Assessing the effectiveness of semi-rigid casting for alternative pressure areas on the foot: A Clinical Audit

Trisha Barker Specialist Podiatrist, Samantha Haycocks, Advanced Podiatrist, Paul Chadwick, Consultant Podiatrist, Jill Halstead, Principle Podiatrist. Salford Royal NHS Foundation Trust.

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Introduction

A semi-rigid cast is a device made out of resin impregnated bandage. This is made chair side by the clinician, with reinforced layers overlying the wound area to protect the wound site. Semi-rigid devices for heel ulcers are increasingly being utilised in the NHS (Stuart et el, 2008), although there is limited evidence. This is currently being addressed; a randomised controlled trial to investigate the clinic efficacy of semi-rigid casts for heel ulcers has recently being conducted across the UK. Semi-rigid casts are also being used in other pressure sites of the foot and ankle particularly over bony prominences. Semi-rigid casts are applied with anecdotal evidence they can reduce wound size via mediating foot pressures (Dagg et al., 2011). The aim of this audit was to present a case series of patients who were given Benecast Flex casts for ulcer sites other than the heel.

Method

Benecast Flex semi-rigid slipper casts were provided for patients with foot and ankle wounds at Salford Royal NHS Foundation Trust over a 3 month period. Using Benecast flex, four members of staff used a standardised technique to make a semi-rigid cast by producing a slipper with four layer reinforcement over the wound site (see Figures 1 to 7). A single researcher (TB) undertook a retrospective audit of standardised clinical measurements of wound size. These perimeters included length and width of wound at baseline, four weeks and eight weeks. It wasn’t possible to measure wound depth due to inconsistent use of perimeters, e.g. depth was recorded in some cases using a probe and measured in millimetres, while in other cases a descriptor was used, i.e. deep, moderate, shallow. To analyse the data, descriptive analysis was undertaken. The ulcer size (length x width in mm) was compared by assessing the percentage increase or decrease after 4 weeks, 8 weeks and finally baseline to final measurement at 8 weeks. No statistical inference was undertaken due to the small sample size.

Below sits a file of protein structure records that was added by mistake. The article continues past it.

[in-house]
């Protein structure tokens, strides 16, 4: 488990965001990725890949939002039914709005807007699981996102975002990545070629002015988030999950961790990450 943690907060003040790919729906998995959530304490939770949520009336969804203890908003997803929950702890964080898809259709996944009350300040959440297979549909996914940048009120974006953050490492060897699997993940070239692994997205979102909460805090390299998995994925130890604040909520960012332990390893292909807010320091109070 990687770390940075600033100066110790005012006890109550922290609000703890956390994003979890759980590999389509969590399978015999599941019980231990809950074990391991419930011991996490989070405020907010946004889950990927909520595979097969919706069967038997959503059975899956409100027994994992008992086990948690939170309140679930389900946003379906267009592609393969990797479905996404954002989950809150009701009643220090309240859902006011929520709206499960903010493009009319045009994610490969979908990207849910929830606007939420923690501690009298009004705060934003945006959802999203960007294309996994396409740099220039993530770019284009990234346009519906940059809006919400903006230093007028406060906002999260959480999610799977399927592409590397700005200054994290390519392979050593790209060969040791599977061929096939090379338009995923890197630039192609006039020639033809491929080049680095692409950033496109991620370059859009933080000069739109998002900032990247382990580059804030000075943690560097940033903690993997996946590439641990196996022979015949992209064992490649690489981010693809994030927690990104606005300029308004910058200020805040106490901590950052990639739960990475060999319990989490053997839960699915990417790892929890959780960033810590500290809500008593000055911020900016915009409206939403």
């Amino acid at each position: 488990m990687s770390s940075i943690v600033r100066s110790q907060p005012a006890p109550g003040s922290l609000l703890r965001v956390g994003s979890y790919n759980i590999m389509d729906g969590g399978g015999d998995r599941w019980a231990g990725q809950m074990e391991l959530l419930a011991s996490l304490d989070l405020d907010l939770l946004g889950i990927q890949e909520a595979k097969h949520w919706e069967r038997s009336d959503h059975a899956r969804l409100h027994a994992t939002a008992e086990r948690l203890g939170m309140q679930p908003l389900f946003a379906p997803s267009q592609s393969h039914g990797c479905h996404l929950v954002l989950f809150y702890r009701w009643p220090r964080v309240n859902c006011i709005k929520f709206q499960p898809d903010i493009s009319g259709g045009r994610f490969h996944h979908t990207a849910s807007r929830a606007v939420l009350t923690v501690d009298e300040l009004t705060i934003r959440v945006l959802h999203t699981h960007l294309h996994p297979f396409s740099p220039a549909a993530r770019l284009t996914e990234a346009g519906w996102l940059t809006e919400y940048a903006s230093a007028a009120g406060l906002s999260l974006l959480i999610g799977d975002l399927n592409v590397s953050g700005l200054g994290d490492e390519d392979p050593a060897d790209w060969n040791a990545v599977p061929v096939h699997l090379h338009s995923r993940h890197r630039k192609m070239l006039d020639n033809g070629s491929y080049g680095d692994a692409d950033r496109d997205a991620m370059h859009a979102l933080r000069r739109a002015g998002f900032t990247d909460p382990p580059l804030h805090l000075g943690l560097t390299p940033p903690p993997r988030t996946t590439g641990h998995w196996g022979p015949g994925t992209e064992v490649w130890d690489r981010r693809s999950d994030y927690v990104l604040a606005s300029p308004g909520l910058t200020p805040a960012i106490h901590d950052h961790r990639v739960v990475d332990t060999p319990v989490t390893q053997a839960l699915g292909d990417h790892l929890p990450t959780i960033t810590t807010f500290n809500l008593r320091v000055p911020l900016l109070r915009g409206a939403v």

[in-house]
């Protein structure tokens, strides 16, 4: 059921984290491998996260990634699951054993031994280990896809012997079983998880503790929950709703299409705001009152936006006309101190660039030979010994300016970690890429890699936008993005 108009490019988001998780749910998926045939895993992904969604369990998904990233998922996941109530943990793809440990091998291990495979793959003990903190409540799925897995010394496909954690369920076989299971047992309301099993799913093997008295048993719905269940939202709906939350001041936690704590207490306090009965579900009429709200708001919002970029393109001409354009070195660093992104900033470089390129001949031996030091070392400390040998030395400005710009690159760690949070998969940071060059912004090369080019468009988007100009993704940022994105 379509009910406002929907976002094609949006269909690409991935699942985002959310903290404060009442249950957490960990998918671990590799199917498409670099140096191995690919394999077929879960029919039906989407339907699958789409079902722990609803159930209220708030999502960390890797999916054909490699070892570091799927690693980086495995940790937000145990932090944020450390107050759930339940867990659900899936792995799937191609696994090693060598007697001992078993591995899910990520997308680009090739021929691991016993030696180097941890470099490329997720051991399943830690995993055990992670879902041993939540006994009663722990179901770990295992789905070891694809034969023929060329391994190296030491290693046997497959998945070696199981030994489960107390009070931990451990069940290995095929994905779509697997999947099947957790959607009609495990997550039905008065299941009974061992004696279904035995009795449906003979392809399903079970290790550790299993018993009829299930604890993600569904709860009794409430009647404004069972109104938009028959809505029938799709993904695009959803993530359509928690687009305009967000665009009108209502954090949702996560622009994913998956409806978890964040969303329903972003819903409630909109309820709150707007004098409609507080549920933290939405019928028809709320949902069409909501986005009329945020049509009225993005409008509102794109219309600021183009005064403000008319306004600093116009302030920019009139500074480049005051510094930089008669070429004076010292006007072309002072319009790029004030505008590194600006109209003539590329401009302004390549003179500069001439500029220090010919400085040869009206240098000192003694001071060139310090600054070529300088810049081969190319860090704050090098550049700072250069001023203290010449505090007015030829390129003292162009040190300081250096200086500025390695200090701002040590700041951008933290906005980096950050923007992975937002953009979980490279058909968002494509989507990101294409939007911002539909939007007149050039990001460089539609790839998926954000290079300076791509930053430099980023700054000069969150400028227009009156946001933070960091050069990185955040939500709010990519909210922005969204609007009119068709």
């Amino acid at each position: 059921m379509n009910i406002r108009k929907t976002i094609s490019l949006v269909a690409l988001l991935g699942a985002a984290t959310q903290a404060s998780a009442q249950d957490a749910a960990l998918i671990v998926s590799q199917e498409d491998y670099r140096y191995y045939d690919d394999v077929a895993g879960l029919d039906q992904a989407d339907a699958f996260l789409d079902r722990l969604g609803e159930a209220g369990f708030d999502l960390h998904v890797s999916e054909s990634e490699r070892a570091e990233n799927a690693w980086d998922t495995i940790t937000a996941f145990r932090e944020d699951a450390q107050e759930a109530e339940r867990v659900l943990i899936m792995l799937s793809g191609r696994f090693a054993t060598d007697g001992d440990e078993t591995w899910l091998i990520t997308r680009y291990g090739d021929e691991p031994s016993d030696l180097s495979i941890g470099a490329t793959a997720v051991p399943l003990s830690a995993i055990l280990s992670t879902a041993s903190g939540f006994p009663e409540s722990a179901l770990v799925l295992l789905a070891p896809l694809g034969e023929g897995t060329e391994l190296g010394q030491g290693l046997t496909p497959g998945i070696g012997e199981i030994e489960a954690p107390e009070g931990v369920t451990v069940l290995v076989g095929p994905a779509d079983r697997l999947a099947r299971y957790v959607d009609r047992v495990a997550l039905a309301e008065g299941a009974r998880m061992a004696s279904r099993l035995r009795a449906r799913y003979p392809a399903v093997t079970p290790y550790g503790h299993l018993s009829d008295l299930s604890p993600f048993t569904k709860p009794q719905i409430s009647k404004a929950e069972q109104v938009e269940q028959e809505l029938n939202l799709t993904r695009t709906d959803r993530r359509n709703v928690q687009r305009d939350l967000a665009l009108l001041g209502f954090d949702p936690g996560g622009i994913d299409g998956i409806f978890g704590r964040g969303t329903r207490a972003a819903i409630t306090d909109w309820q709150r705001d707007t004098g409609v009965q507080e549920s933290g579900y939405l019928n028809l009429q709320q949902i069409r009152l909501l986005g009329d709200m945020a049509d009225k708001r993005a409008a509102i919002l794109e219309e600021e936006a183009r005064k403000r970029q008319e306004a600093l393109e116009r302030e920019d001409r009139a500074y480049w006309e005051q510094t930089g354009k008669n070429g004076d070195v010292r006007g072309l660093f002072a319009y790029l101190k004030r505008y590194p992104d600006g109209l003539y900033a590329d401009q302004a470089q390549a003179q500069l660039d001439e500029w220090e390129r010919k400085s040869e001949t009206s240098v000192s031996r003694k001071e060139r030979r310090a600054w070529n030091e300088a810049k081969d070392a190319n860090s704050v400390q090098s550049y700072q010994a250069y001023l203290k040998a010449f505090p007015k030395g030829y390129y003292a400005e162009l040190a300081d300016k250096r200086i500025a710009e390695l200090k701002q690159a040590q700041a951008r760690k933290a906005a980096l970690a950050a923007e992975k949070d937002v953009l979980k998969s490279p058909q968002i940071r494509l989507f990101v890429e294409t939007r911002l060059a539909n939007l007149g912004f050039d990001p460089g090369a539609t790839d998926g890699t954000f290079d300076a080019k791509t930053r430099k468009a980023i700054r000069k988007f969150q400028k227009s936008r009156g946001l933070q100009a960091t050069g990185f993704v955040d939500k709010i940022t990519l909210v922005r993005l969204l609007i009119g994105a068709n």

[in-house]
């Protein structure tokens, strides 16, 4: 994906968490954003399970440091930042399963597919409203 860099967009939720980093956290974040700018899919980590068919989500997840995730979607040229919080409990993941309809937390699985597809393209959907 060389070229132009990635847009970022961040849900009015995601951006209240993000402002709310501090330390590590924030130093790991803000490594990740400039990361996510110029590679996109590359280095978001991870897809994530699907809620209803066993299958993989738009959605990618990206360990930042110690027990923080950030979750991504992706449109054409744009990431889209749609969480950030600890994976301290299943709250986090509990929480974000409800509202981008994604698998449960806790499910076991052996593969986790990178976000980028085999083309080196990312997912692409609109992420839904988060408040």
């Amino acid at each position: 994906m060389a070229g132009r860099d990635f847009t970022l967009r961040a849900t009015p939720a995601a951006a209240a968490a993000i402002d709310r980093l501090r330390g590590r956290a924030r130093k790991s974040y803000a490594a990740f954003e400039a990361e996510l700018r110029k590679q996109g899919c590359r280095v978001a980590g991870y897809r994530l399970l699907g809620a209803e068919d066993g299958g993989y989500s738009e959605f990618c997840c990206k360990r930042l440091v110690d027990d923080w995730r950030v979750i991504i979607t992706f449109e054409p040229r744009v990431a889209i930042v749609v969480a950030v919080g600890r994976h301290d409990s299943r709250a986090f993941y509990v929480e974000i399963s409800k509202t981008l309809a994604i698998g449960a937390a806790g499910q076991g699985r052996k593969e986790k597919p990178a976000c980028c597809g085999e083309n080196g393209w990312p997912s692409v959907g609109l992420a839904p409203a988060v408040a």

Results

Out of 10 patients 3 wounds healed entirely. In 7 out of the 10 patients there was a reduction in a least one measurement perimeter. We showed 4 patients had a reduction in both size perimeters (length and width) and 3 had reduction in one perimeter and no change in the other. Over the 8 weeks, 2 patients showed an overall increase in one measurement perimeter (length or width). The majority of cases in this clinical audit showed an improvement in wound size. Reductions ranged from 10% to 100%. While increases occurred in 2 cases from 14% to 27%. Case 9 showed an increase in initial wound size followed by a decrease due to irregular application of the semi-rigid cast. Clinically this was thought to be associated with the complex medical needs, as the patient had dementia and application depended on various staff providing the application of the soft cast (see Table).

Discussion

The results of this clinical audit suggest a benefit of using semi-rigid cast at sites of foot ulceration at the metatarsal head, styloid process and malleoli. This would suggest that sites of foot ulceration on the medial and lateral border may benefit from further protection using a semi-rigid cast.  Those wounds that healed completely were smaller and of potentially shorter duration. A limitation of this audit would be the use of different clinical staff measuring wounds. Therefore some of these results may be attributed to measurement error. Studies suggest repeatability of distance measured by a ruler is 11% in small wounds (defined as <10cm2) (Plassmann & Peters 2002). This would suggest a minimum change of 10%, the lowest reduction found in our audit maybe due to measurement error. This would suggest that the wound size reductions shown in this study reflect real patient benefit.

Conclusion

This small wound care audit suggests that semi-rigid casts used in pressure areas other than the heel are a beneficial clinical device. Further studies are now needed in order to test the clinical efficiency in a feasibility study and ultimately in a large multi centre randomized controlled trial.

DFU Salford Study Table

Table shows the wound measurements of all the cases included in this audit at baseline, 4 weeks and 8 weeks.

  • Figure 1 Original ulceration
  • Figure 2 Ulceration 12 weeks later
  • Figure 3-6 Stages of manufacturing and shaping of Benecast Flex
  • Figure 7 Use of cast sandal to allow ambulation

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This study was presented at the Wounds UK Conference 2015.

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References:

Stuart, L., Berry, M., Gordon, H., Wiles, P. The Manchester Martini Cast: Anytime, anyplace. Poster presentation, 4th Foot In Diabetes Conference, 2008

Dagg, A.R., Chockalingam, N., Branthwaite, H. The effects of focused-rigidity casts on forefoot plantar pressures: a pilot investigation. Journal of wound Care 2013; Vol 22 (5): 237-243.

Plassmann P. & Peters J.M. Recording wound care effectiveness. Journal of Tissue Viability 2002; 12(1): 24-8.